Spanish authorities will force crypto holders to declare their crypto-related activities and crypto holdings. The country’s chief financial officer also announced that crypto exchanges will be forced to report on customer activities from next year – and warned that similar measures across the European Union has now been applied.
According to media outlet La Vanguardia, Spain’s Minister of Finance and Public Functions María Jesús Montero stated that government agencies are currently working on regulations that will “force cryptocurrency holders to submit” an annual statement of their token purchases and sales to the Treasury.
These measures will need to be put to a vote in parliament, but will likely be combined with other measures, such as legislation regarding tax rates for electricity suppliers. They may also be subject to anti-fraud laws, making their passage of parliament a virtual assault.
The minister stated that new regulations on cryptocurrencies will likely come into effect on January 1, 2023.
Montero added that Spain is acting “in anticipation” of regulations that will soon “be implemented throughout the European Union“, adding that other countries have already “working along the same path”.
Montero was quoted as calling cryptocurrency “a new [form of] currency” that the government “must be able to regulate” to ensure that “there is no kind of fraud or unwanted impact” affect the Spanish economy.
The CFO went on to add that the regulations will also seek to force “platforms and companies that facilitate the purchase or exchange of cryptocurrencies” to “submit an annual document” containing “information about cryptocurrency movements on their platform.” Exchanges will also be obligated to provide detailed information about the owners of all the coins on their platforms.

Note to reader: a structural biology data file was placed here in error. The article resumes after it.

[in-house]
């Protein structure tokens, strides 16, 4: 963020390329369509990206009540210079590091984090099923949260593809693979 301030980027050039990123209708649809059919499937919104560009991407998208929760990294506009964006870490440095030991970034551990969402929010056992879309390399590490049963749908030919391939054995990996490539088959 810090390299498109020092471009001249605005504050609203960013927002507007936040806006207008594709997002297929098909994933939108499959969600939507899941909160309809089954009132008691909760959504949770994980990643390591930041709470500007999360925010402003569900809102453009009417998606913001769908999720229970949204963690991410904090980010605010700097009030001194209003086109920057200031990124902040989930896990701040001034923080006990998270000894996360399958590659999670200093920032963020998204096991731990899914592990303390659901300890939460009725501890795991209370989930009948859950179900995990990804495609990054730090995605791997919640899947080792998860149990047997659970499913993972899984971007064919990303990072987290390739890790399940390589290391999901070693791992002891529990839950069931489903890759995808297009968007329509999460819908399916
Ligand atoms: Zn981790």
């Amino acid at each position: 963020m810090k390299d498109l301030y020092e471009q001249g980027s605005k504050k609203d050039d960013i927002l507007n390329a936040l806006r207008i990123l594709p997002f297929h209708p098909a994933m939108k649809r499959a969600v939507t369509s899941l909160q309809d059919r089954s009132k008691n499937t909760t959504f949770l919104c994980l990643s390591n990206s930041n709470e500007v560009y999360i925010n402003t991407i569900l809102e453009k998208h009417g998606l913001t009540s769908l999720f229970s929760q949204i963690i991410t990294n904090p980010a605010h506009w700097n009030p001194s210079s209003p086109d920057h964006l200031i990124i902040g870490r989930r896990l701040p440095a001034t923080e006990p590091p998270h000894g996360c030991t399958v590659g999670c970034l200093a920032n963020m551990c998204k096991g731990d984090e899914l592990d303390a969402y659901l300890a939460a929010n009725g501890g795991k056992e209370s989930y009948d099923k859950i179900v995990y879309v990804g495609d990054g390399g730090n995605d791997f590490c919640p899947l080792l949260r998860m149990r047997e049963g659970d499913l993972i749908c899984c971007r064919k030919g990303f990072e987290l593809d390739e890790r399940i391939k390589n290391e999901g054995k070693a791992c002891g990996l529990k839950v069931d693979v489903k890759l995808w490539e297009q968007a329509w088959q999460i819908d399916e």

However, the Treasury will hope to avoid another embarrassment on the crypto tax return front. Earlier this year, tax authorities and government agencies, including the Ministry of Finance, were humiliatingly forced to step in after attempts to
caused Spaniards holding coins on overseas platforms to declare their holdings in trouble.
The tax authority has previously told citizens who hold tokens on overseas platforms that they should disclose their crypto assets on their annual overseas property tax returns in September 3 (at the end of fiscal year 2021).
The agency asked crypto holders with funds held on non-Spanish platforms to add their asset details to the asset declaration form. But this momentum was destroyed by obvious clerical errors: cryptocurrency holders complained that there were no fields in the aforementioned form for crypto holdings. This eventually forced the Treasury Department to make an eleven-hour turn-around and tell crypto holders that they don’t need to submit details of their overseas crypto holdings.